AI – CS289 Fuzzy Logic 16 th October 2006Bogdan L. Vrusias © 200632 Case Study: Building a Fuzzy System Step 3: Elicit and construct fuzzy rules To accomplish this task, we might ask the expert to describe how the problem can be solved using the fuzzy linguistic variables defined previously. Required knowledge also can be collected from other sources such as books, computer databases, flow diagrams and observed human behaviour.

AI – CS289 Fuzzy Logic 16 th October 2006Bogdan L. Vrusias © 200633 Case Study: Building a Fuzzy System The square FAM representation

AI – CS289 Fuzzy Logic 16 th October 2006Bogdan L. Vrusias © 200634 Case Study: Building a Fuzzy System The rule table

AI – CS289 Fuzzy Logic 16 th October 2006Bogdan L. Vrusias © 200635 Case Study: Building a Fuzzy System Rule Base 1

AI – CS289 Fuzzy Logic 16 th October 2006Bogdan L. Vrusias © 200636 Case Study: Building a Fuzzy System Cube FAM of Rule Base 2

AI – CS289 Fuzzy Logic 16 th October 2006Bogdan L. Vrusias © 200637 Case Study: Building a Fuzzy System Step 4: Encode the fuzzy sets, fuzzy rules and procedures to perform fuzzy inference into the expert system To accomplish this task, we may choose one of two options: to build our system using a programming language such as C/C++ or Pascal, or to apply a fuzzy logic development tool such as MATLAB Fuzzy Logic Toolbox or Fuzzy Knowledge Builder.

AI – CS289 Fuzzy Logic 16 th October 2006Bogdan L. Vrusias © 200638 Case Study: Building a Fuzzy System Step 5: Evaluate and tune the system The last, and the most laborious, task is to evaluate and tune the system. We want to see whether our fuzzy system meets the requirements specified at the beginning. Several test situations depend on the mean delay, number of servers and repair utilisation factor. The Fuzzy Logic Toolbox can generate surface to help us analyse the system’s performance.

AI – CS289 Fuzzy Logic 16 th October 2006Bogdan L. Vrusias © 200639 Case Study: Building a Fuzzy System Three-dimensional plots for Rule Base 1

AI – CS289 Fuzzy Logic 16 th October 2006Bogdan L. Vrusias © 200640 Case Study: Building a Fuzzy System Three-dimensional plots for Rule Base 1

AI – CS289 Fuzzy Logic 16 th October 2006Bogdan L. Vrusias © 200641 Case Study: Building a Fuzzy System Three-dimensional plots for Rule Base 2

AI – CS289 Fuzzy Logic 16 th October 2006Bogdan L. Vrusias © 200642 Case Study: Building a Fuzzy System Three-dimensional plots for Rule Base 2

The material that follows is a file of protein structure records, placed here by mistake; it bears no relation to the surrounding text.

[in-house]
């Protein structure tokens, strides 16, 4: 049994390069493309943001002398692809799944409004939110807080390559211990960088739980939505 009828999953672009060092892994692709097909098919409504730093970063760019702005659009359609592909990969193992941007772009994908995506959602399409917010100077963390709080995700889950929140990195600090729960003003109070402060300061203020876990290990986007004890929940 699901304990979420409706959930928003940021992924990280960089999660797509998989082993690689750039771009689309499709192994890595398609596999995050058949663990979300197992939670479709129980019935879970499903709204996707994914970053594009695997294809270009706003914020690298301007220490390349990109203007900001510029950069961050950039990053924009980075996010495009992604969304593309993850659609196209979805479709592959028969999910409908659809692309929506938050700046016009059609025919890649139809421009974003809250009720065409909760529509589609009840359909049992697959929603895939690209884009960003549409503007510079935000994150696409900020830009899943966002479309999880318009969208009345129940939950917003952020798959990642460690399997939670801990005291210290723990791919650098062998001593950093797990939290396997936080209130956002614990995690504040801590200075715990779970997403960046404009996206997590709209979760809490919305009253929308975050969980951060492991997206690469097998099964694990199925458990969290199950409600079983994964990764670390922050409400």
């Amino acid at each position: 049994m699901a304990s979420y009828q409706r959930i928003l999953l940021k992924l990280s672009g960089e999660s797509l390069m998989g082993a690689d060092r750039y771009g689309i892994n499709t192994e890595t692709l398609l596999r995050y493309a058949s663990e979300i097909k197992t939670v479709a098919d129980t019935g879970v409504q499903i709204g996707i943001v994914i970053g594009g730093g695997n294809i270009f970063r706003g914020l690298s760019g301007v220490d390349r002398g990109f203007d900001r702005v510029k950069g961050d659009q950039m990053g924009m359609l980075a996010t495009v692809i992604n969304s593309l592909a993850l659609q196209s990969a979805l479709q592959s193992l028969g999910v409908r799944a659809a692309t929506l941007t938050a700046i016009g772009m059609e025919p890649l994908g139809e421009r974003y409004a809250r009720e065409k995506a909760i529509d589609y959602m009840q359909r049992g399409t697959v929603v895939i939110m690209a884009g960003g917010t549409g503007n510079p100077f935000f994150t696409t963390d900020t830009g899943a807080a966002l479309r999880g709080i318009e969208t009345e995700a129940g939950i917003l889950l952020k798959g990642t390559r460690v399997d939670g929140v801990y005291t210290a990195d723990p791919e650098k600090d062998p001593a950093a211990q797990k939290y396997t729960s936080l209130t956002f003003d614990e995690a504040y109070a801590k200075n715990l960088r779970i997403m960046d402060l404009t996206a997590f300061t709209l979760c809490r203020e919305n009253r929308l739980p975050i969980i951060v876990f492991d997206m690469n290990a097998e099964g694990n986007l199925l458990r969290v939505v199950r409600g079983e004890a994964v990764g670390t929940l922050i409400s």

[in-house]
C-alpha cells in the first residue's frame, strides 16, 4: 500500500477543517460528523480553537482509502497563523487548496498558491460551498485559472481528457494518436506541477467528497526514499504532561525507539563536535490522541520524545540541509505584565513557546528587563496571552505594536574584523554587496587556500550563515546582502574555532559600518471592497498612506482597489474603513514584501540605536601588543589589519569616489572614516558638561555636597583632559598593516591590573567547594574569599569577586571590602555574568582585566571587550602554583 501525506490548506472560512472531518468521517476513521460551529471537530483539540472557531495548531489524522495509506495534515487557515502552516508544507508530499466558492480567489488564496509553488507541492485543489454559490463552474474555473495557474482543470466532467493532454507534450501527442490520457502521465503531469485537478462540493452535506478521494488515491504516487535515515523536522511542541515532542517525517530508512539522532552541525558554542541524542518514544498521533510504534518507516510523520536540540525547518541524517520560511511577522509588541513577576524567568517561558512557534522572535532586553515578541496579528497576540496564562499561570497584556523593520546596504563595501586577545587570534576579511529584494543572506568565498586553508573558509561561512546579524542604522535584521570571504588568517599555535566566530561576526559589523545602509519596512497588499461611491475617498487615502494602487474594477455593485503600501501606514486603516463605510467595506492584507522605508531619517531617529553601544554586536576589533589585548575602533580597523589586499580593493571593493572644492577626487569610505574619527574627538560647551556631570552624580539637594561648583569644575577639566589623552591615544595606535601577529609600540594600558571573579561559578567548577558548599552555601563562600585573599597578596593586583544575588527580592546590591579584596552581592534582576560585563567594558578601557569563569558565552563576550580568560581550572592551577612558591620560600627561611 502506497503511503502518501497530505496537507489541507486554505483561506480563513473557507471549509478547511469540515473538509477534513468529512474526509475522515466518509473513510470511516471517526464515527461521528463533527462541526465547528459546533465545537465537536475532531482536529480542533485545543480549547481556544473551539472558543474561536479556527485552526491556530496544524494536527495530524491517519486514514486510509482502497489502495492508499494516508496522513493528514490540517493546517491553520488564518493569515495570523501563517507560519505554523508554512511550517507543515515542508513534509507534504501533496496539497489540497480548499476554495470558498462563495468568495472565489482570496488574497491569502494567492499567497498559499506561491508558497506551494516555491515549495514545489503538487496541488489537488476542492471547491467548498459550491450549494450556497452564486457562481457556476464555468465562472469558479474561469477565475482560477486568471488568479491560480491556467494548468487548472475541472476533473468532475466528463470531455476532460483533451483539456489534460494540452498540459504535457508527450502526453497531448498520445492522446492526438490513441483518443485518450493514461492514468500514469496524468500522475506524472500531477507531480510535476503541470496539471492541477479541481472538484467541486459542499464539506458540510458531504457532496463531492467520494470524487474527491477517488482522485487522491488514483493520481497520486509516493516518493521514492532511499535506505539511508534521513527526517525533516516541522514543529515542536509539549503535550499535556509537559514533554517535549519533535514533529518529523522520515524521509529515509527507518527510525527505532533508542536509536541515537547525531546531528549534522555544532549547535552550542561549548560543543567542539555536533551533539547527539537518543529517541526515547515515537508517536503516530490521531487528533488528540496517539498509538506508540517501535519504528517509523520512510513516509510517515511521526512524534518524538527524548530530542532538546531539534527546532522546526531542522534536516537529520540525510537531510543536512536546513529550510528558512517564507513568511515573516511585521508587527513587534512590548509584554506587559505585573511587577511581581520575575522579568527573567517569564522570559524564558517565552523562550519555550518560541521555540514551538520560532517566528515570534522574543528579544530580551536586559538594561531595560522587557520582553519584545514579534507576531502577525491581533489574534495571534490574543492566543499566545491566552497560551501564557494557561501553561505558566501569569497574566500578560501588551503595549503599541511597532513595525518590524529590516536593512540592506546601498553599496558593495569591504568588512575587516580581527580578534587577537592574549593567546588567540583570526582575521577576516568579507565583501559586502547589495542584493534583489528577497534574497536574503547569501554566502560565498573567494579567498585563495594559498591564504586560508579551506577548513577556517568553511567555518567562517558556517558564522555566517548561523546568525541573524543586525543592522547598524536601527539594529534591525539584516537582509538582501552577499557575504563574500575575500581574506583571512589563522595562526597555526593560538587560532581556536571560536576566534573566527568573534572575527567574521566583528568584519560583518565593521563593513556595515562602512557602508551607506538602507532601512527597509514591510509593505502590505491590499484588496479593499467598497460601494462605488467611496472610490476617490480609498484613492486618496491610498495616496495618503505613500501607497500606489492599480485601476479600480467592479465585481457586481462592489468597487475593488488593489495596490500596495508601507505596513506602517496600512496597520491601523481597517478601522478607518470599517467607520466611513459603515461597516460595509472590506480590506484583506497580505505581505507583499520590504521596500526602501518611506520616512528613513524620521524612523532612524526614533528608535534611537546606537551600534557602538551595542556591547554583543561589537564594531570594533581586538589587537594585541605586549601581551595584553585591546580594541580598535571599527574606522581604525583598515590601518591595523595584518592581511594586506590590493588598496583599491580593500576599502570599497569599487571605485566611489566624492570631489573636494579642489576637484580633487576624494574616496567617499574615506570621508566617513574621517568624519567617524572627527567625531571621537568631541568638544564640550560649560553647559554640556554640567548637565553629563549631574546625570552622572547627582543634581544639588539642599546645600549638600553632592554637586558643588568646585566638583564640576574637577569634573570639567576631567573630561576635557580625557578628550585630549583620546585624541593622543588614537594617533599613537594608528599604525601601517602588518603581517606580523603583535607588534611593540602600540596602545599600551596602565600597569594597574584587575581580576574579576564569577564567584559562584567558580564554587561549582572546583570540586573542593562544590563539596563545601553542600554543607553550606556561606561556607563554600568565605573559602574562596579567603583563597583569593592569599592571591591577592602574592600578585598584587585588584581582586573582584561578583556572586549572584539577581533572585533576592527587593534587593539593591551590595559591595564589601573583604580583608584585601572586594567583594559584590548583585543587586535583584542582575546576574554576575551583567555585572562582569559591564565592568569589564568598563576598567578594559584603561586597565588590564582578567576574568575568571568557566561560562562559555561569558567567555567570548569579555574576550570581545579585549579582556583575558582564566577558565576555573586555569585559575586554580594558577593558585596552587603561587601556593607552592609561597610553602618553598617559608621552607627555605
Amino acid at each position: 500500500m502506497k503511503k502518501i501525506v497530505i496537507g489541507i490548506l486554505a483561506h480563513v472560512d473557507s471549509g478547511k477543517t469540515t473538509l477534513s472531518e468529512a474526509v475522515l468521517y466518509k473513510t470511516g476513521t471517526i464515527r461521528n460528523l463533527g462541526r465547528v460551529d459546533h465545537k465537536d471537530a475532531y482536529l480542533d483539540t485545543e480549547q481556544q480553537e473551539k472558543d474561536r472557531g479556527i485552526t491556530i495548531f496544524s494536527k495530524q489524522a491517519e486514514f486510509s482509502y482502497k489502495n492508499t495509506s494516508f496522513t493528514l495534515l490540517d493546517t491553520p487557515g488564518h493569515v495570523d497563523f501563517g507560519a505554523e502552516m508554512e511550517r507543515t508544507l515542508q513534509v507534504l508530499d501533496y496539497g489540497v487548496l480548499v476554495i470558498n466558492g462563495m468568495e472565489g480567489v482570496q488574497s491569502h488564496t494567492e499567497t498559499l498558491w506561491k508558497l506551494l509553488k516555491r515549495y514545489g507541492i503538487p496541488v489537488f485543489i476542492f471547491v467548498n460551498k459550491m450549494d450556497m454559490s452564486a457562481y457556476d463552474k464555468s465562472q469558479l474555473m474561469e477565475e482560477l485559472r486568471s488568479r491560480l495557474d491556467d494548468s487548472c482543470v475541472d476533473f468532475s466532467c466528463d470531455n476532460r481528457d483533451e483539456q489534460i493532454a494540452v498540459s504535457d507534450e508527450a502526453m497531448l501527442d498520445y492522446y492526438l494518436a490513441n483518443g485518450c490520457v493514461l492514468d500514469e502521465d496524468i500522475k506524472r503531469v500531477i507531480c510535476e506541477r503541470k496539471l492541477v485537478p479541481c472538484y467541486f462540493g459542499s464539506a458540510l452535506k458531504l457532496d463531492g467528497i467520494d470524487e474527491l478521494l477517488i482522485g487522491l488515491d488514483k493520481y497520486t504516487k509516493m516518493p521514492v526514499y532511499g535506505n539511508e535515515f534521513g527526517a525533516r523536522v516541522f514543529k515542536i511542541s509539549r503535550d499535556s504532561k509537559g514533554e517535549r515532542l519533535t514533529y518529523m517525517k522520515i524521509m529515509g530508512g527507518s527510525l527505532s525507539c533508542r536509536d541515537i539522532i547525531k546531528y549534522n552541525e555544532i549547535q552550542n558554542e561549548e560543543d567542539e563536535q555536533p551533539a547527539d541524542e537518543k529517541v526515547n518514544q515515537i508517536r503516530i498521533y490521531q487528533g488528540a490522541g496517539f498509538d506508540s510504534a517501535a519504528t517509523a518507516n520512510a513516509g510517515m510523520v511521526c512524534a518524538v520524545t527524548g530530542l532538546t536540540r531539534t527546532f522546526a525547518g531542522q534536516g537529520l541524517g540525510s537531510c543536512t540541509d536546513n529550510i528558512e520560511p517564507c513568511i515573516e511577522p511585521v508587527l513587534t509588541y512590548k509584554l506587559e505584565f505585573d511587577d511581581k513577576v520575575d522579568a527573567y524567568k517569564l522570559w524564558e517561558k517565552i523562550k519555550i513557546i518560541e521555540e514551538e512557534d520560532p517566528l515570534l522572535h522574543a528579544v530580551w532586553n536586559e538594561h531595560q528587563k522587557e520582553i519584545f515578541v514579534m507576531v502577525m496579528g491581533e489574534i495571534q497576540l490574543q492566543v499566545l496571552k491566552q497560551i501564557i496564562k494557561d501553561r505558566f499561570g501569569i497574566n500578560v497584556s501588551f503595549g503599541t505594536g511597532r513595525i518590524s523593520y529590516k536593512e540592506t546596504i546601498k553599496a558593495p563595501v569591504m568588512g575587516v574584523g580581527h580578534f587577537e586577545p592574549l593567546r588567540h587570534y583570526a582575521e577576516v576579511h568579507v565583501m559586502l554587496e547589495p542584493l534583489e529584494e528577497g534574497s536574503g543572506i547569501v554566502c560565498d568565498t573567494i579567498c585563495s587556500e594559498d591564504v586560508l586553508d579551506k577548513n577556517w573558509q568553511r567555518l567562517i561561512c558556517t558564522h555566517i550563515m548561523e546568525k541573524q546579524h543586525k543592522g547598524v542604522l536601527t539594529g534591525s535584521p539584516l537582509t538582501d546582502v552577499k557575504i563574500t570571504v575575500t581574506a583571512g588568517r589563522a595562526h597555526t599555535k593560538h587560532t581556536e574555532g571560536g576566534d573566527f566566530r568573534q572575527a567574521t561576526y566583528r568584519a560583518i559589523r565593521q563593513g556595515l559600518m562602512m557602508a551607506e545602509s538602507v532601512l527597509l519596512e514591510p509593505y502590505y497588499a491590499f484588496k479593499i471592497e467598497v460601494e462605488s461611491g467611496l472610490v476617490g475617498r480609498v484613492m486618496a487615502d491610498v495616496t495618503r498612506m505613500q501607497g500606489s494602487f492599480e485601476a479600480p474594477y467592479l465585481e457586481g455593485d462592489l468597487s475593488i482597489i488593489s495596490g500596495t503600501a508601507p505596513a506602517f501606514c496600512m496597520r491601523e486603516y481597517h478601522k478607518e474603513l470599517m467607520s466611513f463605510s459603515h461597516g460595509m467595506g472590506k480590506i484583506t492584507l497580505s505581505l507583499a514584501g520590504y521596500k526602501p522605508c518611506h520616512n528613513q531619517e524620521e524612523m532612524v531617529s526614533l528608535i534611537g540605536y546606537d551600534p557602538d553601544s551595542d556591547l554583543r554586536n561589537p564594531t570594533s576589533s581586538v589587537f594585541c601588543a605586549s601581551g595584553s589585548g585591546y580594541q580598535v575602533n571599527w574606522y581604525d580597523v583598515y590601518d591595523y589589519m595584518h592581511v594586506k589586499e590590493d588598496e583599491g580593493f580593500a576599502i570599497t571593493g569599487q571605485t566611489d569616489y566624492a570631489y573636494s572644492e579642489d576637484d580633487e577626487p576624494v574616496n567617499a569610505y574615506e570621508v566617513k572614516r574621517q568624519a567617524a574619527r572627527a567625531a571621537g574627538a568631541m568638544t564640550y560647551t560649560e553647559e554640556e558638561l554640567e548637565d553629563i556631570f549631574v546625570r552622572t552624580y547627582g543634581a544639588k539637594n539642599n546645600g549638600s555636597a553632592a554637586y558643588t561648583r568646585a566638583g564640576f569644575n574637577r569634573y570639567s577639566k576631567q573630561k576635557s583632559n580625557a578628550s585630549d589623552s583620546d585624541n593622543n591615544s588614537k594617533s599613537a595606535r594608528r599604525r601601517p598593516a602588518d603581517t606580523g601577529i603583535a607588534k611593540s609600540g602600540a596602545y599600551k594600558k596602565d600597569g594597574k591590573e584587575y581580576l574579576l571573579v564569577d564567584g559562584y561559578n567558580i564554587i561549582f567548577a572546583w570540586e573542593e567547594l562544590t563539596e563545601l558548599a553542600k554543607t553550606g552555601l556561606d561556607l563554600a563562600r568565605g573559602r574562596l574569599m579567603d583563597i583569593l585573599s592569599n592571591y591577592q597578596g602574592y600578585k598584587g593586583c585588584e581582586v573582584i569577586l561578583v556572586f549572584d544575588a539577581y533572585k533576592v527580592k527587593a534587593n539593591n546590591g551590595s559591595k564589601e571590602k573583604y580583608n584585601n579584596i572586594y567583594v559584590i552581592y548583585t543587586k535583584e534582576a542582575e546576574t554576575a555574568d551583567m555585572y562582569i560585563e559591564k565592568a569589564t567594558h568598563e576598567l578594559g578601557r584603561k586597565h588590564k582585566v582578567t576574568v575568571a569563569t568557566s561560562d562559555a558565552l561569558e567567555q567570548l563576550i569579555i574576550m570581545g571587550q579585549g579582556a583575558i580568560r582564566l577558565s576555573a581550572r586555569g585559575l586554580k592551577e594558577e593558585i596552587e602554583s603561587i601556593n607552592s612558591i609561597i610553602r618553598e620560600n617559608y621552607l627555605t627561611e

AI – CS289 Fuzzy Logic 16 th October 2006Bogdan L. Vrusias © 200643 Case Study: Building a Fuzzy System Tune the system… However, even now, the expert might not be satisfied with the system performance. To improve the system performance, we may use additional sets Rather Small and Rather Large on the universe of discourse Number of Servers, and then extend the rule base.

AI – CS289 Fuzzy Logic 16 th October 2006Bogdan L. Vrusias © 200644 Case Study: Building a Fuzzy System Modified fuzzy sets of Number of Servers s

AI – CS289 Fuzzy Logic 16 th October 2006Bogdan L. Vrusias © 200645 Case Study: Building a Fuzzy System Cube FAM of Rule Base 3

AI – CS289 Fuzzy Logic 16 th October 2006Bogdan L. Vrusias © 200646 Case Study: Building a Fuzzy System Three-dimensional plots for Rule Base 3

AI – CS289 Fuzzy Logic 16 th October 2006Bogdan L. Vrusias © 200647 Case Study: Building a Fuzzy System Three-dimensional plots for Rule Base 3

AI – CS289 Fuzzy Logic 16 th October 2006Bogdan L. Vrusias © 200648 Case Study: Building a Fuzzy System Tuning fuzzy systems 1.Review model input and output variables, and if required redefine their ranges. 2.Review the fuzzy sets, and if required define additional sets on the universe of discourse. The use of wide fuzzy sets may cause the fuzzy system to perform roughly. 3.Provide sufficient overlap between neighbouring sets. It is suggested that triangle-to-triangle and trapezoid-to-triangle fuzzy sets should overlap between 25% to 50% of their bases.

AI – CS289 Fuzzy Logic 16 th October 2006Bogdan L. Vrusias © 200649 Case Study: Building a Fuzzy System 4.Review the existing rules, and if required add new rules to the rule base. 5.Examine the rule base for opportunities to write hedge rules to capture the pathological behaviour of the system. 6.Adjust the rule execution weights. Most fuzzy logic tools allow control of the importance of rules by changing a weight multiplier. 7.Revise shapes of the fuzzy sets. In most cases, fuzzy systems are highly tolerant of a shape approximation.

AI – CS289 Fuzzy Logic 16 th October 2006Bogdan L. Vrusias © 200650 Summary Process of developing a fuzzy expert system Operation of a fuzzy expert system Examples: Air Conditioner; Cart Pole Problem Case Study: Building a Fuzzy Expert System